Green light for Grano Street subdivision

The land subject to the development in Grano Street is currently vacant.
The land subject to the development in Grano Street is currently vacant.

ARARAT - Ararat Rural City Council has given the green light to a controversial development of 24 dwellings and a 31 lot subdivision in Grano Street.

The development is situated at 137-139 Grano Street, two and a half kilometres east of the centre of Ararat.

Council resolved to issue a planning permit for the application which has been subject to several conditions including infrastructure, drainage, access, landscaping and parking.

Owner of an adjacent property Cor Lenghaus addressed councillors ahead of their decision at April's Ordinary meeting on whether to proceed with what he has described as a 'gross over development'.

"The style of development of the 24 units proposed is totally out of keeping with what is there," he said.

"While the 24 units themselves attract most discussion the remainder is subdivided into seven small blocks for which there is presently very little demand in Ararat.

"People who buy residential property at the edge of town are looking for larger, serviced areas for themselves, kids, pets and garden. This is what the area offers."

Cr Gwenda Allgood said councillors had consulted widely, attending briefings and meetings about the proposal before making their decision.

"It's not just something that we just jump up and move and second very quickly, we take advice from the officers because I think they've covered everything in their report," she said.

"This could end up at VCAT, we don't know, but that is an option for the objector to actually take it to VCAT."

Councillor Ian Harris reinforced the remarks by Cr Allgood saying he had confidence in the work of the council officers responsible for recommending the development be given the go ahead.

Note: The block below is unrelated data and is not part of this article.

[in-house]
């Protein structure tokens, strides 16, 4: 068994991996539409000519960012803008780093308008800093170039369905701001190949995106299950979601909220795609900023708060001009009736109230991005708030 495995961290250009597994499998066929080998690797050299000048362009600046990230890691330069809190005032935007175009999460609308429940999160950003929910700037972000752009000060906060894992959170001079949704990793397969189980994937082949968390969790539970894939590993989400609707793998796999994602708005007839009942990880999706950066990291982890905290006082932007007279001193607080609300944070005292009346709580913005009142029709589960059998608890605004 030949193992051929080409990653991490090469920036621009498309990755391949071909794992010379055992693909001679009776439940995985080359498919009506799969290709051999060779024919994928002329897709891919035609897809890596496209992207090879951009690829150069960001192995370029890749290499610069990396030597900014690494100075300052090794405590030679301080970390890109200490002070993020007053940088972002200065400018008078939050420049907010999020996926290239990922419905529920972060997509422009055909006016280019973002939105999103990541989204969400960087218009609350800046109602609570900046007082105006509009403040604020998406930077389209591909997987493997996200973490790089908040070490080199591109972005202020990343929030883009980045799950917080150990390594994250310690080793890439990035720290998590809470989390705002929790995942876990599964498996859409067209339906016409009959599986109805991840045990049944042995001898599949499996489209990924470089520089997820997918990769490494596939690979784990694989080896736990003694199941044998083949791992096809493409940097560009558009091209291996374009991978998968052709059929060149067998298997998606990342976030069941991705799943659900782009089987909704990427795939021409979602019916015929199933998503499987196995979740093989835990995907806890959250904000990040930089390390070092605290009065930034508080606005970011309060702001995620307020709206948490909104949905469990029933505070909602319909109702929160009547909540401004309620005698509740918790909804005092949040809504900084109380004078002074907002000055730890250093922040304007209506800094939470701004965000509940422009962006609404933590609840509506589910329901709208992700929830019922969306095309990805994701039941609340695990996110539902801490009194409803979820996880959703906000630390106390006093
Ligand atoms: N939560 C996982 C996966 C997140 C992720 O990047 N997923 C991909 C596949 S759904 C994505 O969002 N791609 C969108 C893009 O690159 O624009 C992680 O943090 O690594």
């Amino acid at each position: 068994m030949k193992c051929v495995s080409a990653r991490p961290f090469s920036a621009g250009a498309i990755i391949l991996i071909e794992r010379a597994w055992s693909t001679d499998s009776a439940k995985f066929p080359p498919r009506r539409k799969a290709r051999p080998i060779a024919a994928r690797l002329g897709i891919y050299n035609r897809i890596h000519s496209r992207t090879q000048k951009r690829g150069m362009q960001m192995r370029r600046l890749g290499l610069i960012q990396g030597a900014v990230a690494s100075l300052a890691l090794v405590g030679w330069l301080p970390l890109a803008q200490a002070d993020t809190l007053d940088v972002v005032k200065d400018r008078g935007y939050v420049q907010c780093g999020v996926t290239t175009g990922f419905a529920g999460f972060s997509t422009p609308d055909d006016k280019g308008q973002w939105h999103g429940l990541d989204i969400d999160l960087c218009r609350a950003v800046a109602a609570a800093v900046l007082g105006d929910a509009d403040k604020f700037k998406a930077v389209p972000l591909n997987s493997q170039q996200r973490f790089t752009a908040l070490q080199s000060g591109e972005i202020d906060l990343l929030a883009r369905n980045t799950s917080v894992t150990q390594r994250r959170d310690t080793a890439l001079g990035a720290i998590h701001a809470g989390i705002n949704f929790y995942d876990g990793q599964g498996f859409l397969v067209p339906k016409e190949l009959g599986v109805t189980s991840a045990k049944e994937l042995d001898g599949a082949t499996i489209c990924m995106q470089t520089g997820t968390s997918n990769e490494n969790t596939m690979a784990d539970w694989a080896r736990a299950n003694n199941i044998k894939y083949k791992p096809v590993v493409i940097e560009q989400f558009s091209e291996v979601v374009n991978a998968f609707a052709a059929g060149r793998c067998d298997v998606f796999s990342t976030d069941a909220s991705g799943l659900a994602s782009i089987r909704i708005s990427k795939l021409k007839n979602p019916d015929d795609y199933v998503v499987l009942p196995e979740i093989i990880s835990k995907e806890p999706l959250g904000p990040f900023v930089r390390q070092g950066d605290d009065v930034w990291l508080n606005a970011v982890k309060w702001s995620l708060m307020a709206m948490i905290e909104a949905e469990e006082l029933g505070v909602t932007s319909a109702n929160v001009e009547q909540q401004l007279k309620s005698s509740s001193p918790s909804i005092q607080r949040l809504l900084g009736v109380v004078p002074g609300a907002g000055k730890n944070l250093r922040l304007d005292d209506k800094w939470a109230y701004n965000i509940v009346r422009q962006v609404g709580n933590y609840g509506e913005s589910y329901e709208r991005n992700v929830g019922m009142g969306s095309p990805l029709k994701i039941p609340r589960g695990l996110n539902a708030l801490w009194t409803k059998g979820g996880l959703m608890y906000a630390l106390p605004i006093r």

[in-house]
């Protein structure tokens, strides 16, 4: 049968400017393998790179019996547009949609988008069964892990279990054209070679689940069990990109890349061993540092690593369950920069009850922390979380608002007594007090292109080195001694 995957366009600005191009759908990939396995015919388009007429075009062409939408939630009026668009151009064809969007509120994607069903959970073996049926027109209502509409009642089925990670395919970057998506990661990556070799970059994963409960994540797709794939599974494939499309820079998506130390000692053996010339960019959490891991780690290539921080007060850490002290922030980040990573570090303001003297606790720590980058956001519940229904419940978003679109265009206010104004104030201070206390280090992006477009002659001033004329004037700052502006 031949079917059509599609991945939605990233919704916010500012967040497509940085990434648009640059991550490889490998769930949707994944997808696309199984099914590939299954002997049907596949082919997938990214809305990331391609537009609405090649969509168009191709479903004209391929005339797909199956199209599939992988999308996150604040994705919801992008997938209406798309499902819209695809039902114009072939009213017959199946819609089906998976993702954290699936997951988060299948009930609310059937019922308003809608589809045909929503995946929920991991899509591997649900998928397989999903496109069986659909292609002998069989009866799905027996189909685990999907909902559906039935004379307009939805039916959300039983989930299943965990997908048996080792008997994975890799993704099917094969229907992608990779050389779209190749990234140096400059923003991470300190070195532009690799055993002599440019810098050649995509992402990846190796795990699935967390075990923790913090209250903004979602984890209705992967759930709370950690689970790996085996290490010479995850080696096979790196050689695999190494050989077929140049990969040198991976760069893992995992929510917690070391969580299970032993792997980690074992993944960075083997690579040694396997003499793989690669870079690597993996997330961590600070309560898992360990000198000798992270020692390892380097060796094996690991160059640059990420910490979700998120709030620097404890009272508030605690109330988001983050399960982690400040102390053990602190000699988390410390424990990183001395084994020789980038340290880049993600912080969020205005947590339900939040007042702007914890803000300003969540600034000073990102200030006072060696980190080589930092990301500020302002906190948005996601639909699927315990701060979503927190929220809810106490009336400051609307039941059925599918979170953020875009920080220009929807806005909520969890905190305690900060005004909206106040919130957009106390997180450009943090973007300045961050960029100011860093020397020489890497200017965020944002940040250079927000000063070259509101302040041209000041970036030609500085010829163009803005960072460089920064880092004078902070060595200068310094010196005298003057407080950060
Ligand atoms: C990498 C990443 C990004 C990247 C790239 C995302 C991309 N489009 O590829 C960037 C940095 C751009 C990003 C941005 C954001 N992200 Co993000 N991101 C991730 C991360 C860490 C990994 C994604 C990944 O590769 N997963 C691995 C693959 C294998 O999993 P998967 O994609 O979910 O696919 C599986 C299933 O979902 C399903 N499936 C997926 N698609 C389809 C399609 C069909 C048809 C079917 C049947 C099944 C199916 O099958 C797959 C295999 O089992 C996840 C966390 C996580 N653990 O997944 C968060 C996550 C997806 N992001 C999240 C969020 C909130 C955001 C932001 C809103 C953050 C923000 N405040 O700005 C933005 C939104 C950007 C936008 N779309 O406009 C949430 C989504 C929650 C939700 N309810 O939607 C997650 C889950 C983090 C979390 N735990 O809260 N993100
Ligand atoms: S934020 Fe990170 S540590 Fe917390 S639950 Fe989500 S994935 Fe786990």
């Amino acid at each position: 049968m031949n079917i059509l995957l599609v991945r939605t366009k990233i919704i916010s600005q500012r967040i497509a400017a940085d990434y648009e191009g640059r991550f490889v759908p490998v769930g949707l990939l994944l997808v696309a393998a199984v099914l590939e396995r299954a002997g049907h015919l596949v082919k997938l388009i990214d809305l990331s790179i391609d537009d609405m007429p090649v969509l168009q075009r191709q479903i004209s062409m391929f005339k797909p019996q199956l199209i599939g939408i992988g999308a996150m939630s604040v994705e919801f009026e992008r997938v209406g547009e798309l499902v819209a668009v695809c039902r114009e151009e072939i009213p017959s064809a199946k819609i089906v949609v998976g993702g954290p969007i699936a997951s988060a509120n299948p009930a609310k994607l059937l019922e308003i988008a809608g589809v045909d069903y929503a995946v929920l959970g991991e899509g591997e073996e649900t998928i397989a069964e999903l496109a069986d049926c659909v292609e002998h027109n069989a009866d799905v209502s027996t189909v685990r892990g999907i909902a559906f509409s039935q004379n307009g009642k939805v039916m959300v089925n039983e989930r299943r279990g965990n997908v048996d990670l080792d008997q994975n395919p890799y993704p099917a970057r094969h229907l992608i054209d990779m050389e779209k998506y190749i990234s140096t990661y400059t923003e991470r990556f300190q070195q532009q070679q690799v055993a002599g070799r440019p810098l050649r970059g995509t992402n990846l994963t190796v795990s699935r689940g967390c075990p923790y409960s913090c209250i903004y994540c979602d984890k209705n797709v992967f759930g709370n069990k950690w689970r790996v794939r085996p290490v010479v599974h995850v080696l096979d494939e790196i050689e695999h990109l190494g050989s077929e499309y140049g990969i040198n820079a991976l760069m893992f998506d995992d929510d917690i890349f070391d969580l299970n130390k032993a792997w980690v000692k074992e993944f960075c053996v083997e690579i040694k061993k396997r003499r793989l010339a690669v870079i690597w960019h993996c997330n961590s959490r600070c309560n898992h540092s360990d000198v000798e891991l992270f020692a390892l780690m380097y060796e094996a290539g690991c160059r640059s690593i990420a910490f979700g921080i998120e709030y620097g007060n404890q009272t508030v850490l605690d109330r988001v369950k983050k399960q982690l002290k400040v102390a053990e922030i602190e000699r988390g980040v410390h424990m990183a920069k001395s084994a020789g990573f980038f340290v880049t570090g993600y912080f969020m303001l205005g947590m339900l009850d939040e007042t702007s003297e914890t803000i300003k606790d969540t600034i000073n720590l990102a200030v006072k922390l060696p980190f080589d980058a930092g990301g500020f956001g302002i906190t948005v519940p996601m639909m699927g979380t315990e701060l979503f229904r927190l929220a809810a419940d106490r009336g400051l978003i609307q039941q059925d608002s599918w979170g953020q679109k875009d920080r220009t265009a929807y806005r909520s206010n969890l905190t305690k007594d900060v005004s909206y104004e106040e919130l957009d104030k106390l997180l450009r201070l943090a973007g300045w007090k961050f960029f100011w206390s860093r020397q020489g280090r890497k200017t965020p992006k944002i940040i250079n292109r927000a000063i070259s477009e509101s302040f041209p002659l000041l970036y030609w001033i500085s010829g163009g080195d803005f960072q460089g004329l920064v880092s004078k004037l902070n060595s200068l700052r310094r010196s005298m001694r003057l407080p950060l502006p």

"I would strongly suspect that the developer is going to react very negatively to the conditions that have been imposed on this and in a contentious development of this nature if the council doesn't support the quality of the reporting that the staff have done, we're letting ourselves down," he said.

"Whilst I personally have very strong reservations about the development per say, as a councillor I am happy to support the recommendations of our council staff."

The subject land is vacant, consists of two parcels with frontages of about 70 metres to Grano Street which is constructed to a sealed residential road standard and Hargreaves Street which is constructed to an unsealed residential road standard, and about 100 metres to Burns Street which is constructed to a sealed residential road standard.

The site has an overall area of 7120 m2 and falls gradually (about three metres) from north to south.

The proposed development would see the subdivision of the existing two parcels into 31 allotments and the erection of two rows of 12 units along a common property access road running parallel to Burns Street.

Seven units will be erected on the remaining allotments along Burn Street, however, as these lots are above 300 m2, these seven dwellings do not require planning permission.

Council officers considered two objections to the proposal based on the potential impacts of the density and design of the development on the neighbourhood, as well as the legibility of the proposal.

The proposal was to found to have generally met the requirements of the Ararat Planning Scheme including the State Planning Policy Framework (SPPF) and the Municipal Strategic Statement (MSS).

Assessment against the relevant provisions of the Ararat Planning Scheme highlighted neighbourhood character, onsite amenity, existing vegetation and heritage value of 145 Grano Street, separation distance between the abattoir and proposed development, protection of existing mature vegetation and car parking as issues for consideration.

"Council officers have applied red letter law in reviewing this proposal, much of which better applies to the metropolitan area rather than a more lifestyle oriented country town such as Ararat," Mr Lenghaus said.

"In my opinion, the only character this proposed development would bring to the area is 'slum'.

"I honestly think that within a short period of time their could be very serious social problems there. Gangs, red light district and limited access to general community.

"I think this a very valuable site which should be saved for a far more worthy purpose."


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